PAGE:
VoIP not ready for primetime?

No its not me who is saying this, but instead it is officials from Level 3, a company that has bet big on VoIP and is hoping for wholesale VoIP to rescue it from the low-margin life of a bandwidth wholesaler. Charles Meyers, group vice president of marketing for Level 3 said that the early adopter market is saturated, and perhaps that is why the market is growing much slower than expected.

Numbers back him up – In July, Frost & Sullivan lowered their VoIP forecast from $5.4 billion market in 2008 to being a $4.1 billion market in 2010. Meyers pointed out that – less than 1% of total voice revenue comes from VoIP, and less than 3% of U.S. households have switched. “And the next 97 [percent] will be a lot harder than the first 3.”

“People view VoIP as a cheap alternative, and that’s not how we get to the early majority and the mainstream …. This industry has to substantially increase its marketing sophistication, beyond focusing myopically on price.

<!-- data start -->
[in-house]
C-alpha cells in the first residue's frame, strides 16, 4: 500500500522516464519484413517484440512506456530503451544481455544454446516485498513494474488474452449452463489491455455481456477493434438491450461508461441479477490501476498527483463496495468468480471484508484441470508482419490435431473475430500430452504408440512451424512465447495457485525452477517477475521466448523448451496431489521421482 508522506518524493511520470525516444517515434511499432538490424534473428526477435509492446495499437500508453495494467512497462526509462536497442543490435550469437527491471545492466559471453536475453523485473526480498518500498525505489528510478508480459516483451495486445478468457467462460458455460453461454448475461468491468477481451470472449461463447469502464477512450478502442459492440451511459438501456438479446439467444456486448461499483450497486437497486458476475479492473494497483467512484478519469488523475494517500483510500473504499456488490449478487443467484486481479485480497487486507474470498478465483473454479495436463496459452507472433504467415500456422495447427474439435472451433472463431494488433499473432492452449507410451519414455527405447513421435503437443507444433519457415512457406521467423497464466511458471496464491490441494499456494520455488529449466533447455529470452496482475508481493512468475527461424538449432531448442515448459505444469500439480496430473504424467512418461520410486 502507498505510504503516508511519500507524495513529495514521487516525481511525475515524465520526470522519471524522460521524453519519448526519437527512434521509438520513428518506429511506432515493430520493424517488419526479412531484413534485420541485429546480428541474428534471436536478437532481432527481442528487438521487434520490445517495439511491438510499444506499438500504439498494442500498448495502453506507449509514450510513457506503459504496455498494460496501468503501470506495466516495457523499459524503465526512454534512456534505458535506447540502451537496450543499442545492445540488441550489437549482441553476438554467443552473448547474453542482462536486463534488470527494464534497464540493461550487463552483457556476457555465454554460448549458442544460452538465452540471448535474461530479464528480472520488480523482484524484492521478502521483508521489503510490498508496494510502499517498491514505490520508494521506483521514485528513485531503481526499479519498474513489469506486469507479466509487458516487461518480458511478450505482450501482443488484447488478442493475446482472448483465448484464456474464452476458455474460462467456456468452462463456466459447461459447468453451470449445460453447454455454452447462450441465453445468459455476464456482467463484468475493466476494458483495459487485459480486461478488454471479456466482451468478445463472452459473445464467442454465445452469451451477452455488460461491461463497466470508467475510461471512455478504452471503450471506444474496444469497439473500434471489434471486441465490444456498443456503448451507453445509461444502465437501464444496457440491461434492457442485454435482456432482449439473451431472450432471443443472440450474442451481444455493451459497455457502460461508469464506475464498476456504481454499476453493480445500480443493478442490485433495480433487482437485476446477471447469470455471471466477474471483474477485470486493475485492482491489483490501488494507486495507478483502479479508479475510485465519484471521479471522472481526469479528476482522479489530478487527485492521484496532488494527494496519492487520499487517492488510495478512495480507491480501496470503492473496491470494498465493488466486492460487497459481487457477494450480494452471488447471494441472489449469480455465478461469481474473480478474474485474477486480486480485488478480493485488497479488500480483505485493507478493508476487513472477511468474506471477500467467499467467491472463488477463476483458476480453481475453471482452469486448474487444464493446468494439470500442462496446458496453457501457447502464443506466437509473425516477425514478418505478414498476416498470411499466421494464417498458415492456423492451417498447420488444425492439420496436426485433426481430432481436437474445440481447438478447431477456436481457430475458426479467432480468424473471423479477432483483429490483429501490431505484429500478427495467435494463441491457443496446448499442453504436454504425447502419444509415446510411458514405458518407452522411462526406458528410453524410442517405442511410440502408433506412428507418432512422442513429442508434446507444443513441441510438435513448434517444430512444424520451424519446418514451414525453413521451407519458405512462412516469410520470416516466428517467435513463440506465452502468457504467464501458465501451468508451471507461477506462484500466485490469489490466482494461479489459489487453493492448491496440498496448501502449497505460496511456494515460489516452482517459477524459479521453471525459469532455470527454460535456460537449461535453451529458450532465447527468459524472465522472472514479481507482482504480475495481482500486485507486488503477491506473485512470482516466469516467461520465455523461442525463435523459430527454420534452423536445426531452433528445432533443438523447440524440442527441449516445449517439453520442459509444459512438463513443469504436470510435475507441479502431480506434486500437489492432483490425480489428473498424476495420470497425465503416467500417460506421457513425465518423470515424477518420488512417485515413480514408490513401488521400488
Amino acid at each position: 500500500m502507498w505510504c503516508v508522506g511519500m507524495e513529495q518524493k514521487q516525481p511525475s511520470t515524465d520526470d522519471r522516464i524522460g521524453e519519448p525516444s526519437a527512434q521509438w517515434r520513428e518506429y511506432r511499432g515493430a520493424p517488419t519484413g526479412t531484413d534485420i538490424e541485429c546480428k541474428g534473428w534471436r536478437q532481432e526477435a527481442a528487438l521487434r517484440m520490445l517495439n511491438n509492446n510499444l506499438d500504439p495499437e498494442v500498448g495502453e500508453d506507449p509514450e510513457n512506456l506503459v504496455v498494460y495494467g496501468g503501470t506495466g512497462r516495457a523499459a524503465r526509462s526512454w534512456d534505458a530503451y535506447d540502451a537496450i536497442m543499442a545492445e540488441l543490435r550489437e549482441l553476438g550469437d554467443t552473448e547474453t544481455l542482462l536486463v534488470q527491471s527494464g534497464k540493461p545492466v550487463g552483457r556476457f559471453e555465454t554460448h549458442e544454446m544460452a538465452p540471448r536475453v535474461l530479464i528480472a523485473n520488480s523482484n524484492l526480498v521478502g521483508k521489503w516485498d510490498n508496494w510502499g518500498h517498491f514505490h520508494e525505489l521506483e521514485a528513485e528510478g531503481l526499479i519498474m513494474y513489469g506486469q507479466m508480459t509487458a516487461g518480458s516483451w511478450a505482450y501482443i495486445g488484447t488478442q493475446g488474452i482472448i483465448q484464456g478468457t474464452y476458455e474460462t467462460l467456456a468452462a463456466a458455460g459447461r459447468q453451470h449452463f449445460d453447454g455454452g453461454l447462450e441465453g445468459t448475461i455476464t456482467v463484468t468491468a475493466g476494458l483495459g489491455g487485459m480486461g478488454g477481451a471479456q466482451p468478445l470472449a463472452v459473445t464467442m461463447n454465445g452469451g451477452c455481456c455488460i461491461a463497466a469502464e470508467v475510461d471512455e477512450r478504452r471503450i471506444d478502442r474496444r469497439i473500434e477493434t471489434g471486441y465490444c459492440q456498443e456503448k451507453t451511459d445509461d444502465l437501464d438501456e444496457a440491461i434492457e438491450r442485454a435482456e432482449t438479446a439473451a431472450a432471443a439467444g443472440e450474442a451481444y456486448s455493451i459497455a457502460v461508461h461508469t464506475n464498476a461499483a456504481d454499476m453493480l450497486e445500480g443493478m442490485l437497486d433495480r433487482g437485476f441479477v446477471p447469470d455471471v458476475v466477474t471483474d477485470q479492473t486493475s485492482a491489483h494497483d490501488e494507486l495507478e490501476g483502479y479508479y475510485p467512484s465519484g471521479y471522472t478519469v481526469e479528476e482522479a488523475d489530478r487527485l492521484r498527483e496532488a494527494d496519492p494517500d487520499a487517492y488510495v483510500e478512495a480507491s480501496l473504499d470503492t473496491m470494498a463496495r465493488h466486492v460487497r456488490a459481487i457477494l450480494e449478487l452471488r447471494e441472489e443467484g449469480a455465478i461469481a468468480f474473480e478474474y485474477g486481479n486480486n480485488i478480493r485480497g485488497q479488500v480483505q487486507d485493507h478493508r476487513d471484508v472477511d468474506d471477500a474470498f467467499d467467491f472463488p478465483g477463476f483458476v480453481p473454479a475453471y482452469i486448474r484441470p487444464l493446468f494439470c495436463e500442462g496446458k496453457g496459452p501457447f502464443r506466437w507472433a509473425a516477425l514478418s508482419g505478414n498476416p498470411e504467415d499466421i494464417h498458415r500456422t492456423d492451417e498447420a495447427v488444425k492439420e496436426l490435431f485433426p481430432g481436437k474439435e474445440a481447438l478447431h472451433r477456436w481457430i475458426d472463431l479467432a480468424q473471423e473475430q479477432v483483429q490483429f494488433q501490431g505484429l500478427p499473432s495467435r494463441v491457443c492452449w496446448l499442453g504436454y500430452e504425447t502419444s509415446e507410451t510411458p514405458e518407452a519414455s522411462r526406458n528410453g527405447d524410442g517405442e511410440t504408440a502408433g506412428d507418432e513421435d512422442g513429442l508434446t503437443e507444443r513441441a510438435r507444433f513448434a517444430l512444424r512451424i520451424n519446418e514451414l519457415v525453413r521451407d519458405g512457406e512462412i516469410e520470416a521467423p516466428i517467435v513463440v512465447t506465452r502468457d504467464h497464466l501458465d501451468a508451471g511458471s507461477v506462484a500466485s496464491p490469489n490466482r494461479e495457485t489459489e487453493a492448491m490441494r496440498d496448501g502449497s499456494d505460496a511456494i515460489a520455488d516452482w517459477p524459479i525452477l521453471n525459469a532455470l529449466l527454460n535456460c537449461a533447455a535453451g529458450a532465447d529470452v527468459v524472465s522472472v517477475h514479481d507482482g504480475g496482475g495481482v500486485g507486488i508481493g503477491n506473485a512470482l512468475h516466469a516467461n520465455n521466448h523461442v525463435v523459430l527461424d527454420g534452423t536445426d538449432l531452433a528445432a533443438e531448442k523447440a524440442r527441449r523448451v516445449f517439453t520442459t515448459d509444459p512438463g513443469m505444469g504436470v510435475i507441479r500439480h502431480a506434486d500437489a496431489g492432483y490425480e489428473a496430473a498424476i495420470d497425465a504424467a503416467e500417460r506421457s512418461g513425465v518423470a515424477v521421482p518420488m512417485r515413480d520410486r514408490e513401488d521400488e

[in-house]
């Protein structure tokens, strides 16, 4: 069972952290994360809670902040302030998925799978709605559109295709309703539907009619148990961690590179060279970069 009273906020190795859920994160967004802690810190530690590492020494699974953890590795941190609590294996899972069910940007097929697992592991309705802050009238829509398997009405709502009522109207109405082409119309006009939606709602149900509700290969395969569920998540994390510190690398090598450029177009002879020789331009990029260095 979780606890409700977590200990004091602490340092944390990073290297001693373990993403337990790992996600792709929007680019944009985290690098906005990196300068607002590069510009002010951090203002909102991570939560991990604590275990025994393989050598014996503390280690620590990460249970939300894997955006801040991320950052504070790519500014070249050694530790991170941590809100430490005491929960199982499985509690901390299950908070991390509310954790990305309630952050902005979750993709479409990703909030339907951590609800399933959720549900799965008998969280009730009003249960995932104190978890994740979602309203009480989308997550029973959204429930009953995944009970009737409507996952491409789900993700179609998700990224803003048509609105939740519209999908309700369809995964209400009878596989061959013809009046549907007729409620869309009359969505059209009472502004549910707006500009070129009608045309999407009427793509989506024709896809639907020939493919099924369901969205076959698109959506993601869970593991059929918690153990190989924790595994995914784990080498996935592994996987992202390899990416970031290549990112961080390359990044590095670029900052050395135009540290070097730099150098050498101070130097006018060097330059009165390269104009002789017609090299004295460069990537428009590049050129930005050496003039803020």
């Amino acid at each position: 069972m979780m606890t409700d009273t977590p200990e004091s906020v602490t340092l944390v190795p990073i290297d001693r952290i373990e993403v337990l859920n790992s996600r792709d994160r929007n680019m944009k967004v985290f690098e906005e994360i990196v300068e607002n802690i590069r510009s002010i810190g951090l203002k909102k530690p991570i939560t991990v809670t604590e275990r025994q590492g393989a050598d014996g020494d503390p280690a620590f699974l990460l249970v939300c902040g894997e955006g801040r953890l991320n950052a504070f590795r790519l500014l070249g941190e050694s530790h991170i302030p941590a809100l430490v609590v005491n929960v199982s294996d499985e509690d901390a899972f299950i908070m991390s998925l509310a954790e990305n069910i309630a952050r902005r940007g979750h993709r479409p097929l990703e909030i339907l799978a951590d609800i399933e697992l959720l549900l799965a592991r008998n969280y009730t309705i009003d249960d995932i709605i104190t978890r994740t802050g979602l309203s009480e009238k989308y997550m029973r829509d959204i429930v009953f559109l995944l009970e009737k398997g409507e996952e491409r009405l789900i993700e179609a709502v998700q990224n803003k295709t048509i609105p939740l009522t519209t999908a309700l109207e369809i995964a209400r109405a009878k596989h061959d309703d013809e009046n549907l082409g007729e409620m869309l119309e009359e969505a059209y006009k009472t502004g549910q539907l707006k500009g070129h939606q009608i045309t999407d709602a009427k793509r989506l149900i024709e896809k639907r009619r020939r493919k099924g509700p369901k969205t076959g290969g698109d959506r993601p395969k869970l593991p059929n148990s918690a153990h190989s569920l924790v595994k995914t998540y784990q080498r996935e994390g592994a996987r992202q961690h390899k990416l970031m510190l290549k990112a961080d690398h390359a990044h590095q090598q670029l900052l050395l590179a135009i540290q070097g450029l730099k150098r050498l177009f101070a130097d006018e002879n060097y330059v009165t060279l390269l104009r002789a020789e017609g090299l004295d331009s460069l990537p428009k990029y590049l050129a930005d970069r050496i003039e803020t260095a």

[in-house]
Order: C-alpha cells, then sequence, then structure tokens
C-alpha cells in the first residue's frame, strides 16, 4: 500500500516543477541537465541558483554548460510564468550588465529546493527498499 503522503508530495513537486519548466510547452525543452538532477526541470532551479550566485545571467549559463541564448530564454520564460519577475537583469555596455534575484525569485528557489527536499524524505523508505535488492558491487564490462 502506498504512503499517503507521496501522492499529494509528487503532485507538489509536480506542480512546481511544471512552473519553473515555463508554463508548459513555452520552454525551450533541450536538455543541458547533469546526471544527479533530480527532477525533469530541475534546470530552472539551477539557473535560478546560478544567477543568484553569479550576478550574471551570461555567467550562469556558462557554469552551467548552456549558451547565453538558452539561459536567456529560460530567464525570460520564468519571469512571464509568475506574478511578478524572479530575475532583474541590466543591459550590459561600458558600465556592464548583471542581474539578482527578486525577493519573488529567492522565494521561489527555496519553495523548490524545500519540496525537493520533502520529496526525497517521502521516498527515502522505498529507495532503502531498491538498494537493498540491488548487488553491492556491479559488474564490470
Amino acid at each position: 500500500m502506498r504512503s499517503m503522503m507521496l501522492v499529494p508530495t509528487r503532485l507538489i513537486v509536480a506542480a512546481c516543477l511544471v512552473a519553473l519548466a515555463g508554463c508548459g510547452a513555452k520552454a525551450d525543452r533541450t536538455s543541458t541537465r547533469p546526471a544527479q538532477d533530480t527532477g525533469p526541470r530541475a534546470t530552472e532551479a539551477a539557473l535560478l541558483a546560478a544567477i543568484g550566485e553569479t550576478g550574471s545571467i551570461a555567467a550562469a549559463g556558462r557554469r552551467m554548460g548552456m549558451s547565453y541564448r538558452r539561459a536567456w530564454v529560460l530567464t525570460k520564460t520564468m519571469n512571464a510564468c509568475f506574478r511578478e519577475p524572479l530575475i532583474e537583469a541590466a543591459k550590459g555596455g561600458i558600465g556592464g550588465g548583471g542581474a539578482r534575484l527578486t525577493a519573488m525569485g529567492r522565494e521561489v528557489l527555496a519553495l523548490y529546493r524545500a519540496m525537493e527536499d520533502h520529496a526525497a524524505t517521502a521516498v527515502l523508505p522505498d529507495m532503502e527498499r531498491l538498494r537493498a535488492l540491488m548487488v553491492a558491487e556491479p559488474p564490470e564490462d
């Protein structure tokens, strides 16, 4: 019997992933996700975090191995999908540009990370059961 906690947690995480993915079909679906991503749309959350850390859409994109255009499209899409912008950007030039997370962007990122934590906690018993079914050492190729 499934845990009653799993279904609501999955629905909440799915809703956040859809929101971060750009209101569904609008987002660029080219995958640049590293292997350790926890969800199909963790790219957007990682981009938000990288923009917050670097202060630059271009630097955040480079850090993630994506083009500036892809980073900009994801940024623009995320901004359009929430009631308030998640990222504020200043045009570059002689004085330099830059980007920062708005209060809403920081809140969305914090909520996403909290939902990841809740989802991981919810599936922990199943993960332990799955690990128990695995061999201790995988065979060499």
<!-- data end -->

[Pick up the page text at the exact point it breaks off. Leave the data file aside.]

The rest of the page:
I could not have said it better, and time and again, I have brought this point up. I think many get swayed by the “early adopter” market place, and start believing that change will happen overnight. Most of us, who don’t study history, forget that revolutions take “years.” VoIP is precisely that. I think from a consumer perspective, VoIP or PSTN, it doesn’t matter. What matters is that their phone works. Vonage, Sun Rocket, Call Vantage and others have yet to prove that they are bullet proof.

full report @ Telephony Online